“[. . .] Here I must stop,
Or is there aught beyond? What hand unseen
Impels me onward through the glowing orbs
Of habitable nature, far remote,
To the dread confines of eternal night,
To solitudes of vast unpeopled space [. . .]?” (lines 89-94)
By the time in today’s reading that I reached “A Summer Evening’s Meditation,” although it was only the third poem of Barbauld’s we read, there was a pretty clear pattern established: she begins with a fairly banal topic — a mouse, a map, an evening — and then systematically expands it into a whole philosophical treatise. I was surprised, therefore, when, around line 80, “A Summer Evening’s Meditation” was still a meditation on a summer evening, albeit a particularly creative and dramatic one.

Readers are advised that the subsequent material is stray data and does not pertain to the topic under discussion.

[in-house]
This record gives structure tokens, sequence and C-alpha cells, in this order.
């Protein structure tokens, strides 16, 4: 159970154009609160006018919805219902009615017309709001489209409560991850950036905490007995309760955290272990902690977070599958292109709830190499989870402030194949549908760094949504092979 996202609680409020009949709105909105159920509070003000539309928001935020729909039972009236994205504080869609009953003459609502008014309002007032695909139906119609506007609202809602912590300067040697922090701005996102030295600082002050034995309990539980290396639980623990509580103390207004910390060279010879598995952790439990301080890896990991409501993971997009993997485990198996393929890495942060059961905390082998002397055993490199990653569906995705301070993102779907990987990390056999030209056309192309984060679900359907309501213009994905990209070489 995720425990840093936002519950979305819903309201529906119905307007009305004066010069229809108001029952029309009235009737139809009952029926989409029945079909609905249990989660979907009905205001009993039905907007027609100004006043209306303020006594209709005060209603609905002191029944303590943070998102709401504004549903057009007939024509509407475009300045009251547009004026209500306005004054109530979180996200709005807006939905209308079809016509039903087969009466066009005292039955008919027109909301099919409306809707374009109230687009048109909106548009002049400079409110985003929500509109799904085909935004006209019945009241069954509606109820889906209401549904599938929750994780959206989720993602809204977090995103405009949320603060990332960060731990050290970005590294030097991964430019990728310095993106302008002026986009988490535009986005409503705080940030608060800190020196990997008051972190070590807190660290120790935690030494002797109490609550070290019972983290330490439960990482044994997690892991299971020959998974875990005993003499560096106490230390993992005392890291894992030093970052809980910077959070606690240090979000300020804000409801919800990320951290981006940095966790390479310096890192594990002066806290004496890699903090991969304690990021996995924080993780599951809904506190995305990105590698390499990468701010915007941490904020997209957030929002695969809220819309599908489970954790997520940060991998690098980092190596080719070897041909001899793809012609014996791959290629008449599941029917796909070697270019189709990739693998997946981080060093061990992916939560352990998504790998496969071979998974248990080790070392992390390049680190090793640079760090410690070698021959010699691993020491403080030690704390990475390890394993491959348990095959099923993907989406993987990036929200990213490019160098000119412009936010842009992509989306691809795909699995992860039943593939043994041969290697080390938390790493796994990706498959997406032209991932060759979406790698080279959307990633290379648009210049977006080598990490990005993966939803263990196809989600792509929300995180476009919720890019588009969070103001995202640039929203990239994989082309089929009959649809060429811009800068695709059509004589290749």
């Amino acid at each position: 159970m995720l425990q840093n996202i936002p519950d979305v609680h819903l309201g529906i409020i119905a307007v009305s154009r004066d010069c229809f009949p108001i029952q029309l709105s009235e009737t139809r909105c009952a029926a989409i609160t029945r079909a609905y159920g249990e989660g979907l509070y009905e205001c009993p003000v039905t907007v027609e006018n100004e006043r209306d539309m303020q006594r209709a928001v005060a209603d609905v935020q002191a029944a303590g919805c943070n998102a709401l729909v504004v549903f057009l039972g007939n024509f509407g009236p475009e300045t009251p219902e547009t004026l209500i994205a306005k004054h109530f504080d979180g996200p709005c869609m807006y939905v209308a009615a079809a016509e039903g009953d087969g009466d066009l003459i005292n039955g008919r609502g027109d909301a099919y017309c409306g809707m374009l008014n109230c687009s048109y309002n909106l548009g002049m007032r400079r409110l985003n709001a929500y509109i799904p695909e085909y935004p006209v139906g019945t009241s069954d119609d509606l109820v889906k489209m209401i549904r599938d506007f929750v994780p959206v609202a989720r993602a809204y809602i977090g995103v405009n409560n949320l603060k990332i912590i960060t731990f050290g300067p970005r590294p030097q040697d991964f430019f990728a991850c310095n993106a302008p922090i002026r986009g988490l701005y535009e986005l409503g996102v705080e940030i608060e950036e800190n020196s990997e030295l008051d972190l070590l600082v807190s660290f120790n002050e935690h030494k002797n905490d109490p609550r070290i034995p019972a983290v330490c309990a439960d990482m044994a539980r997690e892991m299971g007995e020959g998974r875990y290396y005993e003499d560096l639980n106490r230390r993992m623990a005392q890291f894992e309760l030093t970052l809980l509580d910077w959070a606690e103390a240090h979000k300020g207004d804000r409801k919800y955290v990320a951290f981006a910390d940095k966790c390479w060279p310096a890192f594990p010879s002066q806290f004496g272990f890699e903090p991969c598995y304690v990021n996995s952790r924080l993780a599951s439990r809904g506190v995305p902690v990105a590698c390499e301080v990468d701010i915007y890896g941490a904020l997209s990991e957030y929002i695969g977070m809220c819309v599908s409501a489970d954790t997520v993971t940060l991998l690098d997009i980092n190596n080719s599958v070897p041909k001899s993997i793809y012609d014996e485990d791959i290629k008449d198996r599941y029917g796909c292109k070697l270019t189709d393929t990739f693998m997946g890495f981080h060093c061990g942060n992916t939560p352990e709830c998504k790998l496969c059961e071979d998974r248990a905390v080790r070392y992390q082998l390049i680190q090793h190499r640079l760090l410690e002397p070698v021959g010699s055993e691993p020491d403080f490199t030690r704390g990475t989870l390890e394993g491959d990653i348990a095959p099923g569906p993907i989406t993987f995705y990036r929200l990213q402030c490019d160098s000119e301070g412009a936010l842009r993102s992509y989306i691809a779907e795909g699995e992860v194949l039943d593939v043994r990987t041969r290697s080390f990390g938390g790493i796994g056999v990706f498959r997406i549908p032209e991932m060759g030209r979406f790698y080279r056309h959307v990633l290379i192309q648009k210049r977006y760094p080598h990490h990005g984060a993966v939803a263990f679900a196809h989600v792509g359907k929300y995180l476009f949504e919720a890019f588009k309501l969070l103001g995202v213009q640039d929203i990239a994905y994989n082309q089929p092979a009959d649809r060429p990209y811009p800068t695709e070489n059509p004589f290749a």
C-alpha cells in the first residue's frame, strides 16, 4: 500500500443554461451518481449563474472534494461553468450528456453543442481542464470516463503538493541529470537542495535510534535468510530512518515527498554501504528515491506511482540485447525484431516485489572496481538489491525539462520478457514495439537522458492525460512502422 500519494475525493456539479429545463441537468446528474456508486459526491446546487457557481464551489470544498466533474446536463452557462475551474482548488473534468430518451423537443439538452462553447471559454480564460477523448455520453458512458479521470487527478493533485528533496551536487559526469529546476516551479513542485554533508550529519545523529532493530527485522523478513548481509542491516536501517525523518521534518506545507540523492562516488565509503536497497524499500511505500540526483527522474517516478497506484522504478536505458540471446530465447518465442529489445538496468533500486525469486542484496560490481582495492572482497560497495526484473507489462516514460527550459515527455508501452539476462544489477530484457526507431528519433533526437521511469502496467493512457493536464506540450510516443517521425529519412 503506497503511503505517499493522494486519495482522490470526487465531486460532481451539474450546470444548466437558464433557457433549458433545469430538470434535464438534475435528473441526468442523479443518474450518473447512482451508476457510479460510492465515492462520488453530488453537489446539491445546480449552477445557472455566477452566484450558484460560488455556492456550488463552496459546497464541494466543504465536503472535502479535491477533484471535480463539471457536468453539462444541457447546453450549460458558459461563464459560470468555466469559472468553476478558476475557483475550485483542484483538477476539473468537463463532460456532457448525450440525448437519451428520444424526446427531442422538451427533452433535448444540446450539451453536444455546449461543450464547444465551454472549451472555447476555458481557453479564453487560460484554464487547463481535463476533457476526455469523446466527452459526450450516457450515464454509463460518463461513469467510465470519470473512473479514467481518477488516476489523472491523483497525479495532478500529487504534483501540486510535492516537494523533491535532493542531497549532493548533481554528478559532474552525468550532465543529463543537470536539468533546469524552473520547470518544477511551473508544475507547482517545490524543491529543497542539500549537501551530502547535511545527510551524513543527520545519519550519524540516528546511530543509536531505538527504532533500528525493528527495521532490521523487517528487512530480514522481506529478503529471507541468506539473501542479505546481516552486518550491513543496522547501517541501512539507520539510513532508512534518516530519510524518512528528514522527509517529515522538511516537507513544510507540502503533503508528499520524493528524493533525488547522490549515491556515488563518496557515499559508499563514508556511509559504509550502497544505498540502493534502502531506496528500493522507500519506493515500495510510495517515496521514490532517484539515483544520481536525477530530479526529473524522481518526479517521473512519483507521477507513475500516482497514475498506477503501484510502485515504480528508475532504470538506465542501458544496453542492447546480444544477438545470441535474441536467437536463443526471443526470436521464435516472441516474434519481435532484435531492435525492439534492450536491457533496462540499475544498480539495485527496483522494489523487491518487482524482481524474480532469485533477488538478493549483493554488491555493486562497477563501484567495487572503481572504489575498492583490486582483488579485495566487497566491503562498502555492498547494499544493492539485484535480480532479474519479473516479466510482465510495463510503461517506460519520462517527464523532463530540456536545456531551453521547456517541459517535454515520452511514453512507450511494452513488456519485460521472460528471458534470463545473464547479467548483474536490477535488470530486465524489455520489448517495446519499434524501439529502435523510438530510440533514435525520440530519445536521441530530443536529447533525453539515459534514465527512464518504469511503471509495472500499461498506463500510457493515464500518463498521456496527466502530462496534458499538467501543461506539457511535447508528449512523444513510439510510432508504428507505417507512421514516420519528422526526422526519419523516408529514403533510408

The lines I quoted above jumped out at me as indicating a level of self-awareness of this trend; whether Barbauld saw her pattern as a mold to write inviting yet meaningful poetry or a habit worth breaking, she definitely seems compelled in some way to follow that structure, and even, in those lines, blames it on an outside force, a “hand unseen.” It reminded me, in a way, of Byron writing a handful of pointedly eroticized stanzas and then interrupting himself with “And then—God knows what next—I can’t go on; / I’m almost sorry that I e’er begun” before taking a massive step back to discuss Plato (canto 1, stanzas 115-6). While Byron’s take evokes humor, though, I’m not really sure about the intention behind Barbauld’s digression. It doesn’t have the same air of irony as it does in “Don Juan,” and it certainly doesn’t explain her future behavior — the poem after that point is far more abstract than before.